This was my experience. I worked hard, did a pretty good job as a CFI if I say so myself, but I looked out for me and my family because nobody else did. If I lost the CFI job I still had a good paying job with benefits. All my employers didn't know this and thought I would do anything for them to make a buck, including some pretty dodgy things ,which to their surprise I refused.
Having been a student paying hard earned money for lessons, I tried my utmost to give them quality training and their money's worth. Many times the boss would just say get them in the air in marginal conditions so he could make money. One time I refused a plane because of a bald tire and the other CFI blew the tire on the second landing with his student and they went off the runway into the weeds.

It's tough to make money in aviation, as a business owner and as a pilot. My advice is to go into a CFI job with your eyes open, a good dose of reality, and a high level of personal integrity. I found instructing hugely rewarding on a personal level, and through hard work got me along the career path as a pilot, but as a job on it's own I personally couldn't make a living on it. As in home, car and family.
In most cases it's not so much a job as a rite of passage.

Just my two cents worth.
Last edited by Nomore767 on Thu Feb 26, 2015 5:58 pm, edited 1 time in total.

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Re: Possible to make a living as a CFI or even a Sport CFI?

Postby drseti » Mon Feb 23, 2015 11:17 am

Bill, many thanks for your kind words.

Howard, I'm afraid your experience is more typical than not. In a world where future airline pilots have to accumulate 1500 hours of flight experience just to be hired, and with FAA policies that allow hours sitting in the right seat if a 150 watching students teach themselves to fly count as experience, the young CFI becomes an indentured servant who will fly practically for free, on any schedule, under any circumstances. Thus, teaching has become not a calling, or even a career, but rather a stepping-stone, a rite of passage.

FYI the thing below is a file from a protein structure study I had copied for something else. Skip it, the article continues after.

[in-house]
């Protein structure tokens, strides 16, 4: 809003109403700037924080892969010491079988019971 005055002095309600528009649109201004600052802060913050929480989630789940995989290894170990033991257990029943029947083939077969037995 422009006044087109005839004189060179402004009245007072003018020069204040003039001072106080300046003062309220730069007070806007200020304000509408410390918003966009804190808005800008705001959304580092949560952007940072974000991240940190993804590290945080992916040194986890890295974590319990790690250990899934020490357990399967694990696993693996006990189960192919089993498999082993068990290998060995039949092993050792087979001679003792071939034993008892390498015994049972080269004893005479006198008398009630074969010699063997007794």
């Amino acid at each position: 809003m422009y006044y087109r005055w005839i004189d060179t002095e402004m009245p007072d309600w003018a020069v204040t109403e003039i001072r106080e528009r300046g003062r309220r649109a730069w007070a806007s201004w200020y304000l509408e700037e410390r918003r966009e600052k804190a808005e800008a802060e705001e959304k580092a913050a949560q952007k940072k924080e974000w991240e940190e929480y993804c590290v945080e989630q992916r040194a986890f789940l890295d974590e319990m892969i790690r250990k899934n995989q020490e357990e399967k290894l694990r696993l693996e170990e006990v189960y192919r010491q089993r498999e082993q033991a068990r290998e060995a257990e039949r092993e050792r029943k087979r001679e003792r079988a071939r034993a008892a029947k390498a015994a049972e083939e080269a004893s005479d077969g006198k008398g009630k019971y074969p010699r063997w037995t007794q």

Jack, you're right that a different location would give me a different business plan, a different bottom line, and a different (probably single) lifestyle. Not my choice! ;)
The opinions posted are those of one CFI, and do not necessarily represent the FAA or its lawyers.
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Re: Possible to make a living as a CFI or even a Sport CFI?

Postby Flocker » Mon Feb 23, 2015 11:58 am

drseti wrote:Interesting numbers, Flocker. My prices are lower; I suspect you're in a higher cost of living area (or perhaps I'm not charging enough!)


The numbers I posted are actually the "pre-pay" rates. They are much higher for walk-ins. (C-162 = $144/hr & CFI = $65/hr) Sounds like I should have trained with you!

PS - the rates are "wet" rates.

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Re: Possible to make a living as a CFI or even a Sport CFI?

Postby drseti » Mon Feb 23, 2015 12:09 pm

Flocker wrote:Sounds like I should have trained with you!


I'm sorry you didn't!

My SportStar goes for $120/hour, wet Hobbs (including the fuel surcharge I had to institute a few years ago). I bill instruction at a flat $100 per 3-hour lesson block (which includes however much flight time we get in on a given lesson, plus any ground instruction and pre- and post-flight briefings). PA sales tax is 6%. Students can prepay a block of 10 Hobbs hours (the 11th is then free), or a block of 10 lessons (the instructor's time is free for the 11th). This saves them a little, and helps my cash flow.

I know the market will bear higher prices (especially since there are no other Sport Pilot options around), but can make enough at these rates to keep the doors open. Certainly don't want to make this any more painful for students than it already is...
The opinions posted are those of one CFI, and do not necessarily represent the FAA or its lawyers.
Prof H Paul Shuch
PhD CFII DPE LSRM-A/GL/WS/PPC iRMT
AvSport LLC, KLHV
fly@AvSport.org
AvSport.org
facebook.com/SportFlying
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Re: Possible to make a living as a CFI or even a Sport CFI?